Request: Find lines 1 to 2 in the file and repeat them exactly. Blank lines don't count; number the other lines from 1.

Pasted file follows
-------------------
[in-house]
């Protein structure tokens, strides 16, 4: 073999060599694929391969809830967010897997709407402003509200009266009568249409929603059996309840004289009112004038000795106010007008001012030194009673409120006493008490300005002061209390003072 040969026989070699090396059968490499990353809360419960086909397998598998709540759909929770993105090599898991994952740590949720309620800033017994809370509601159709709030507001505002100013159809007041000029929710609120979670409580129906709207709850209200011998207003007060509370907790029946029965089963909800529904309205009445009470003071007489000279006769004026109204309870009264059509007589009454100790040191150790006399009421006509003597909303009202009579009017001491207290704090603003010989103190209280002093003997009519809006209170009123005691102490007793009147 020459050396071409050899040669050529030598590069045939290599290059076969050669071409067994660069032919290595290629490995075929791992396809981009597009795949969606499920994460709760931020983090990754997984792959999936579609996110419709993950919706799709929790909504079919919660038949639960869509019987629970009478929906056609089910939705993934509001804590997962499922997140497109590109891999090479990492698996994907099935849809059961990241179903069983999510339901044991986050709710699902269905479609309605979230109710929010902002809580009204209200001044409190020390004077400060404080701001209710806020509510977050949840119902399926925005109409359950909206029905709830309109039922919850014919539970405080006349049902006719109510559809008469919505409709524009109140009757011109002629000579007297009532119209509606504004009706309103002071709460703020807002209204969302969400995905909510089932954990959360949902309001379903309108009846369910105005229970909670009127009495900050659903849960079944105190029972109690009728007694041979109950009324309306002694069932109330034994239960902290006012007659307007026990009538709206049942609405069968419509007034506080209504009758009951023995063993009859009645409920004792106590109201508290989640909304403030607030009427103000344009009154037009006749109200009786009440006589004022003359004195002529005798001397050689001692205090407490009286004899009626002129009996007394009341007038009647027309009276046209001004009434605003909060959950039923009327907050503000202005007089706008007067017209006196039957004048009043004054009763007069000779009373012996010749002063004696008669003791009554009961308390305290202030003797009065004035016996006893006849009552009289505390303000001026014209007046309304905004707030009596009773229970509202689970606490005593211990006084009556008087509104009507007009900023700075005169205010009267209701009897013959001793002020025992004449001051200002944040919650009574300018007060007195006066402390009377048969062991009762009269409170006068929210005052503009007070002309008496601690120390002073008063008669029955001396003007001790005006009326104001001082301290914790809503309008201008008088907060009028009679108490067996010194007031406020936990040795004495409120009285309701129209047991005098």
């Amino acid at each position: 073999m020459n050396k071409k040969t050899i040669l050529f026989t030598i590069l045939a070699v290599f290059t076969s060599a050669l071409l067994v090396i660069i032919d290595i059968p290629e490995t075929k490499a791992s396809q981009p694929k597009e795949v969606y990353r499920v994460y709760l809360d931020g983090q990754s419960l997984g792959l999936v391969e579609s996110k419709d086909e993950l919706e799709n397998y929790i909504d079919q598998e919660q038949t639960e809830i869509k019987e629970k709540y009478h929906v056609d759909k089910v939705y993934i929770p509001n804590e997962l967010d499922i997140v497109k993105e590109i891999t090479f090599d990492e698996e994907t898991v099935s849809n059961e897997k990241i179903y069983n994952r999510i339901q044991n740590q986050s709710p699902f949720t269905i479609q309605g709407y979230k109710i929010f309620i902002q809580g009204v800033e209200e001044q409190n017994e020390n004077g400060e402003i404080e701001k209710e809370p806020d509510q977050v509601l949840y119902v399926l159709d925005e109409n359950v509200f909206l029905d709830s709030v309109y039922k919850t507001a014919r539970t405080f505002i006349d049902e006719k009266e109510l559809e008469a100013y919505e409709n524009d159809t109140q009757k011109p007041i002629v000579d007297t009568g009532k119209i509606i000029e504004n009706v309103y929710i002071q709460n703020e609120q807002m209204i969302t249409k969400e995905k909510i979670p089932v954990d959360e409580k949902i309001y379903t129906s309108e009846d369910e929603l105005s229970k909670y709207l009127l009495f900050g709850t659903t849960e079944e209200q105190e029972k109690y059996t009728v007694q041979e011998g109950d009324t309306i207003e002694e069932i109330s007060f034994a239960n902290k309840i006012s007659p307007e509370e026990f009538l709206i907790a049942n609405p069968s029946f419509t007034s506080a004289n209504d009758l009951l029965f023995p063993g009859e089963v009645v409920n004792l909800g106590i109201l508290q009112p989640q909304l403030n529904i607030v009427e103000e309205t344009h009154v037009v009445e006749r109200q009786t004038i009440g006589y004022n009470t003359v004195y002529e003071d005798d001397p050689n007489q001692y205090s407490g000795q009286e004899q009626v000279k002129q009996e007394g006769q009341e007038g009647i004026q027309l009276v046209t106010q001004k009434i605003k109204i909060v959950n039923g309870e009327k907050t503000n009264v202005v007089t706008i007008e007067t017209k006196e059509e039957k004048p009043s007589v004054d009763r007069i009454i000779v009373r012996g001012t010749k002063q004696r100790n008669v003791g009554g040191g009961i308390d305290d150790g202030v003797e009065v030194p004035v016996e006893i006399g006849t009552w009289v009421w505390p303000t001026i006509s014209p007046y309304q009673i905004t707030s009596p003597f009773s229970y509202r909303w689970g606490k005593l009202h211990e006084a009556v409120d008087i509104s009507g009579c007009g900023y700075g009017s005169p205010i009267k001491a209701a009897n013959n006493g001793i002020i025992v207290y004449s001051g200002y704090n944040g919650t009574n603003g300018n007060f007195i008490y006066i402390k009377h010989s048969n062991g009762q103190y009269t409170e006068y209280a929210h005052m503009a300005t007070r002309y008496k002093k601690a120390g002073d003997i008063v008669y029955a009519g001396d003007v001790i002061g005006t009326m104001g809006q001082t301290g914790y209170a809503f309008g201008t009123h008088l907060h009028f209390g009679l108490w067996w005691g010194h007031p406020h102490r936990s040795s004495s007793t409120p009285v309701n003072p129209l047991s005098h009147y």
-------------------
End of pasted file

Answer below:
[in-house]
């Protein structure tokens, strides 16, 4: 073999060599694929391969809830967010897997709407402003509200009266009568249409929603059996309840004289009112004038000795106010007008001012030194009673409120006493008490300005002061209390003072 040969026989070699090396059968490499990353809360419960086909397998598998709540759909929770993105090599898991994952740590949720309620800033017994809370509601159709709030507001505002100013159809007041000029929710609120979670409580129906709207709850209200011998207003007060509370907790029946029965089963909800529904309205009445009470003071007489000279006769004026109204309870009264059509007589009454100790040191150790006399009421006509003597909303009202009579009017001491207290704090603003010989103190209280002093003997009519809006209170009123005691102490007793009147 020459050396071409050899040669050529030598590069045939290599290059076969050669071409067994660069032919290595290629490995075929791992396809981009597009795949969606499920994460709760931020983090990754997984792959999936579609996110419709993950919706799709929790909504079919919660038949639960869509019987629970009478929906056609089910939705993934509001804590997962499922997140497109590109891999090479990492698996994907099935849809059961990241179903069983999510339901044991986050709710699902269905479609309605979230109710929010902002809580009204209200001044409190020390004077400060404080701001209710806020509510977050949840119902399926925005109409359950909206029905709830309109039922919850014919539970405080006349049902006719109510559809008469919505409709524009109140009757011109002629000579007297009532119209509606504004009706309103002071709460703020807002209204969302969400995905909510089932954990959360949902309001379903309108009846369910105005229970909670009127009495900050659903849960079944105190029972109690009728007694041979109950009324309306002694069932109330034994239960902290006012007659307007026990009538709206049942609405069968419509007034506080209504009758009951023995063993009859009645409920004792106590109201508290989640909304403030607030009427103000344009009154037009006749109200009786009440006589004022003359004195002529005798001397050689001692205090407490009286004899009626002129009996007394009341007038009647027309009276046209001004009434605003909060959950039923009327907050503000202005007089706008007067017209006196039957004048009043004054009763007069000779009373012996010749002063004696008669003791009554009961308390305290202030003797009065004035016996006893006849009552009289505390303000001026014209007046309304905004707030009596009773229970509202689970606490005593211990006084009556008087509104009507007009900023700075005169205010009267209701009897013959001793002020025992004449001051200002944040919650009574300018007060007195006066402390009377048969062991009762009269409170006068929210005052503009007070002309008496601690120390002073008063008669029955001396003007001790005006009326104001001082301290914790809503309008201008008088907060009028009679108490067996010194007031406020936990040795004495409120009285309701129209047991005098």